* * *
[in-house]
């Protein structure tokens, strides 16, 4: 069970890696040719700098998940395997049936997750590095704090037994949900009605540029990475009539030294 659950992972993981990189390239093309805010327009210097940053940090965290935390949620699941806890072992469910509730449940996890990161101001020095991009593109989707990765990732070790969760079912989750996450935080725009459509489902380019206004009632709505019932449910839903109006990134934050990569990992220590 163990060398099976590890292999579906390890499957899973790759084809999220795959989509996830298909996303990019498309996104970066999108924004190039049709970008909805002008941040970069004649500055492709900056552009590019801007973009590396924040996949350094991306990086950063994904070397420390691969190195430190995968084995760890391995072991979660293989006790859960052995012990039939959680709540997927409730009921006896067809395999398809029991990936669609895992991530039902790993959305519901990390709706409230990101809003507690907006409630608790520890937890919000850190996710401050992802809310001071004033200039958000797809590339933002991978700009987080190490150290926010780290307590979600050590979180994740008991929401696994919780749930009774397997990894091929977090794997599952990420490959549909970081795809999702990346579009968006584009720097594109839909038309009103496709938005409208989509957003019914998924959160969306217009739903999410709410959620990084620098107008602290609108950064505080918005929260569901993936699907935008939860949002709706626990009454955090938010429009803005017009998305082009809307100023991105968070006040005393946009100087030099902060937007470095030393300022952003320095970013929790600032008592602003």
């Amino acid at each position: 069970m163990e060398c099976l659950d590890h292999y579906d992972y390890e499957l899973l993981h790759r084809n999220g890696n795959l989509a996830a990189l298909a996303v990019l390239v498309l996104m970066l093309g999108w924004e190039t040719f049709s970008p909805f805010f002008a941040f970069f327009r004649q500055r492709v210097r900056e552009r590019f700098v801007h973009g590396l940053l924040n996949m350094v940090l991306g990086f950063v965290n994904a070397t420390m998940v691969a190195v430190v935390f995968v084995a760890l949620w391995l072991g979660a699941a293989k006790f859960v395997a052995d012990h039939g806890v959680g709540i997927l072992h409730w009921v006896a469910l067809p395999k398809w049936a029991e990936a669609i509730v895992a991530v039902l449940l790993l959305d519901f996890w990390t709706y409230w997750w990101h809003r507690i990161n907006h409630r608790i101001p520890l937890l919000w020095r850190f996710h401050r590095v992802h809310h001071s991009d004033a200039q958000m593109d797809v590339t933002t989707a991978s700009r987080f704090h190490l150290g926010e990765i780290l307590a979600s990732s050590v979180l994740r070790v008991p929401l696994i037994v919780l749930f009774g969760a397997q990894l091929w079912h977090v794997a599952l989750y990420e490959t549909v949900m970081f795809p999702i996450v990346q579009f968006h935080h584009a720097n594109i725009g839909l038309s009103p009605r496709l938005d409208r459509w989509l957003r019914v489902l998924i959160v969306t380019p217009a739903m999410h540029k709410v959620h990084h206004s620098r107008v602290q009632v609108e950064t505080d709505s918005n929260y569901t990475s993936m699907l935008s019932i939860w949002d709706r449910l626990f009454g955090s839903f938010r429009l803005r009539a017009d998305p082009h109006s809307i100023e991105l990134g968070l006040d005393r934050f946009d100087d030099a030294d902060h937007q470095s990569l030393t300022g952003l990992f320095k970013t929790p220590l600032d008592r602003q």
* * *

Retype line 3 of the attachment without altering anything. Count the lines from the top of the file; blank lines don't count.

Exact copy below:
């Amino acid at each position: 069970m163990e060398c099976l659950d590890h292999y579906d992972y390890e499957l899973l993981h790759r084809n999220g890696n795959l989509a996830a990189l298909a996303v990019l390239v498309l996104m970066l093309g999108w924004e190039t040719f049709s970008p909805f805010f002008a941040f970069f327009r004649q500055r492709v210097r900056e552009r590019f700098v801007h973009g590396l940053l924040n996949m350094v940090l991306g990086f950063v965290n994904a070397t420390m998940v691969a190195v430190v935390f995968v084995a760890l949620w391995l072991g979660a699941a293989k006790f859960v395997a052995d012990h039939g806890v959680g709540i997927l072992h409730w009921v006896a469910l067809p395999k398809w049936a029991e990936a669609i509730v895992a991530v039902l449940l790993l959305d519901f996890w990390t709706y409230w997750w990101h809003r507690i990161n907006h409630r608790i101001p520890l937890l919000w020095r850190f996710h401050r590095v992802h809310h001071s991009d004033a200039q958000m593109d797809v590339t933002t989707a991978s700009r987080f704090h190490l150290g926010e990765i780290l307590a979600s990732s050590v979180l994740r070790v008991p929401l696994i037994v919780l749930f009774g969760a397997q990894l091929w079912h977090v794997a599952l989750y990420e490959t549909v949900m970081f795809p999702i996450v990346q579009f968006h935080h584009a720097n594109i725009g839909l038309s009103p009605r496709l938005d409208r459509w989509l957003r019914v489902l998924i959160v969306t380019p217009a739903m999410h540029k709410v959620h990084h206004s620098r107008v602290q009632v609108e950064t505080d709505s918005n929260y569901t990475s993936m699907l935008s019932i939860w949002d709706r449910l626990f009454g955090s839903f938010r429009l803005r009539a017009d998305p082009h109006s809307i100023e991105l990134g968070l006040d005393r934050f946009d100087d030099a030294d902060h937007q470095s990569l030393t300022g952003l990992f320095k970013t929790p220590l600032d008592r602003q």